How To Establish Equal Discipline Between Each Parent

Gone are the days of “just wait until your father get’s home!” Today, no parent wants to be seen as the only disciplinarian in the home. At the same time, it can be difficult to establish equal discipline between each parent. Fortunately, there are some things that you can keep in mind that will help to get you toward the goal of equal discipline.

One of the most important things that parents can do to establish equal discipline with their children is to make sure that their own communication lines are open. By talking regularly and openly about how they each feel about the discipline of their children, parents can be sure that they are on the same page, and that they present a united front. Talking about discipline methods, as well as household rules, and coming to a general agreement about these things will help parents to approach discipline equally.

In addition to agreeing together about rules and punishments, parents should share in the process of communicating those rules to their children. If, for example, there will be a new baby or a new pet in the house, both parents should sit down with their older child or children and discuss what appropriate behaviors are and what behaviors are not going to be appropriate.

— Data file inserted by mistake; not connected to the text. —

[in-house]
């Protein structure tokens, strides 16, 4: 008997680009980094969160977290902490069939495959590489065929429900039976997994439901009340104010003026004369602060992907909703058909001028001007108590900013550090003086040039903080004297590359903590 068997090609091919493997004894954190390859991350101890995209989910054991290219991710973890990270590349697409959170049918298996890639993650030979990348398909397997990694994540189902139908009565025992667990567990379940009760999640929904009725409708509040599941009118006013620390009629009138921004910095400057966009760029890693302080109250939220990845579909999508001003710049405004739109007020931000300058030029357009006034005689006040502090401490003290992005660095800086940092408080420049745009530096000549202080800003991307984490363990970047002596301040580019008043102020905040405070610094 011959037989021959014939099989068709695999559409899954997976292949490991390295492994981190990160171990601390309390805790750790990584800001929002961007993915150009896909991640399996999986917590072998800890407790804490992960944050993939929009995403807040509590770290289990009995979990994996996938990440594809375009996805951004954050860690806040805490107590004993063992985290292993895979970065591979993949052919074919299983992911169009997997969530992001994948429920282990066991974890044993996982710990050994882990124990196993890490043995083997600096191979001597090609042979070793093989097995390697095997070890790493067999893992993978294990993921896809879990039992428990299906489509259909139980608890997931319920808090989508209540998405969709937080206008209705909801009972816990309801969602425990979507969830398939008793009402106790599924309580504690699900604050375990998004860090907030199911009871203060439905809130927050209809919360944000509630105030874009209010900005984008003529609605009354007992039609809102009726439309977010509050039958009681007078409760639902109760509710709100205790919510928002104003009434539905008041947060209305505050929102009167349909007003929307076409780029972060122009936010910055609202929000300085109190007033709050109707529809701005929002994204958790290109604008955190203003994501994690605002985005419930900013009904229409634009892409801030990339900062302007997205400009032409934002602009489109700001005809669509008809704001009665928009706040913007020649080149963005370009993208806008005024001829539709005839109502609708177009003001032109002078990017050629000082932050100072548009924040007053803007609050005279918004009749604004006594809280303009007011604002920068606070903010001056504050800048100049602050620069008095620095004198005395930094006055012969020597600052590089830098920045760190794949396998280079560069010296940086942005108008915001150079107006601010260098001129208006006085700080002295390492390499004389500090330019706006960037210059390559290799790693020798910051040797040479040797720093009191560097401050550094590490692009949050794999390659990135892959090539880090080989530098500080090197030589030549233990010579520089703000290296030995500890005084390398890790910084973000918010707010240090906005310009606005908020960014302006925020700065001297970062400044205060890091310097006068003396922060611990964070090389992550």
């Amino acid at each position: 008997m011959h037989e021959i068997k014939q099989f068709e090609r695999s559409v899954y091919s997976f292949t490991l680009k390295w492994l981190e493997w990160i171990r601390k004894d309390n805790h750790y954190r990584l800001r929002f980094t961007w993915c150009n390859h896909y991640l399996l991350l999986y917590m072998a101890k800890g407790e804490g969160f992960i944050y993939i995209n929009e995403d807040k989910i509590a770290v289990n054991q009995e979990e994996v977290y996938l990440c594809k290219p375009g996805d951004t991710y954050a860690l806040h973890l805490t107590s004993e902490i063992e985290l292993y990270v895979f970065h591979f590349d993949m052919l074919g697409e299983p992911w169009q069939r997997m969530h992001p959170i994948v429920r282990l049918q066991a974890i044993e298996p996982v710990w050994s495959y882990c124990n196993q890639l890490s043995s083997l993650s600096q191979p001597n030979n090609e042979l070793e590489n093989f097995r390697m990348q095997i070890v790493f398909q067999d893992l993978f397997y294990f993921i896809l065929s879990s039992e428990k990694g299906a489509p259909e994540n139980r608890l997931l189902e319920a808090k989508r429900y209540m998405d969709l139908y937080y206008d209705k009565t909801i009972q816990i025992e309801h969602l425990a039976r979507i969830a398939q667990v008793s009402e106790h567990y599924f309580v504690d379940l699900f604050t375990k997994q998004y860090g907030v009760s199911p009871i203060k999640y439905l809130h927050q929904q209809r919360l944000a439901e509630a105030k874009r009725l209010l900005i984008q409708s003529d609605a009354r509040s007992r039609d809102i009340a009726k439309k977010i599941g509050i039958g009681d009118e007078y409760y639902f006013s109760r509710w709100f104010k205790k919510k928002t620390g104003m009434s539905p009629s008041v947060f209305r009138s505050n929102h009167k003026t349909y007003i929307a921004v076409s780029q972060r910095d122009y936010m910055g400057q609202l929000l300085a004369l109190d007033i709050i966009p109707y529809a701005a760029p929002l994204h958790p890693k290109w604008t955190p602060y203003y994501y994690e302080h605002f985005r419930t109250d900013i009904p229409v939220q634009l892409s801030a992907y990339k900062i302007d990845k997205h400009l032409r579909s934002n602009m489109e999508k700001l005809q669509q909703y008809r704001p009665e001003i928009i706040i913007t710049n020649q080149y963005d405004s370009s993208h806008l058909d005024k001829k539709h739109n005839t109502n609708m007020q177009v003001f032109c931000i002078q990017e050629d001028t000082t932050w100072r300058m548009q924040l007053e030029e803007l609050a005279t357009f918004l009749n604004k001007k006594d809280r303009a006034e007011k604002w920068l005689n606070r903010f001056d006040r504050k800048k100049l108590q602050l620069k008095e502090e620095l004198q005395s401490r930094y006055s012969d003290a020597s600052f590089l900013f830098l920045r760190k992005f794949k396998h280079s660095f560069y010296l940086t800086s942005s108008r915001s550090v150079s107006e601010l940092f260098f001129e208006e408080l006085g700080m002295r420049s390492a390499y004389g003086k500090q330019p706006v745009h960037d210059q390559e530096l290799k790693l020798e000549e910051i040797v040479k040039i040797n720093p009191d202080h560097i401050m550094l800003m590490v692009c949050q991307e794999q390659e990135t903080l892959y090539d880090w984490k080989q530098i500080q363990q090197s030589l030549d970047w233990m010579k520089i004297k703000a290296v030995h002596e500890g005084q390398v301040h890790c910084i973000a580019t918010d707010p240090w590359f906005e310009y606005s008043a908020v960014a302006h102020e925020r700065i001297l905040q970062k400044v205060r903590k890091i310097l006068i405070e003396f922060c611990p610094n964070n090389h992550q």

Another useful technique is to take turns with discipline. While it isn’t necessarily important for parents to log disciplinarian events and make sure that they are each handling half of them, it is useful to try to switch off from time to time. If a mom, for example, stays home with her children, she will provide most of the discipline during the day. In the evenings, then, the dad should try to provide the majority of the discipline. On the weekends, parents should make a conscious effort to go back and forth between them.

Just as it is important to share equally in discipline, parents should make an effort to equally share in praise. When a child is behaving, both parents should try to acknowledge the good behavior. Often, positively reinforcing these good behaviors is more effective discipline than doling out punishments for bad behavior.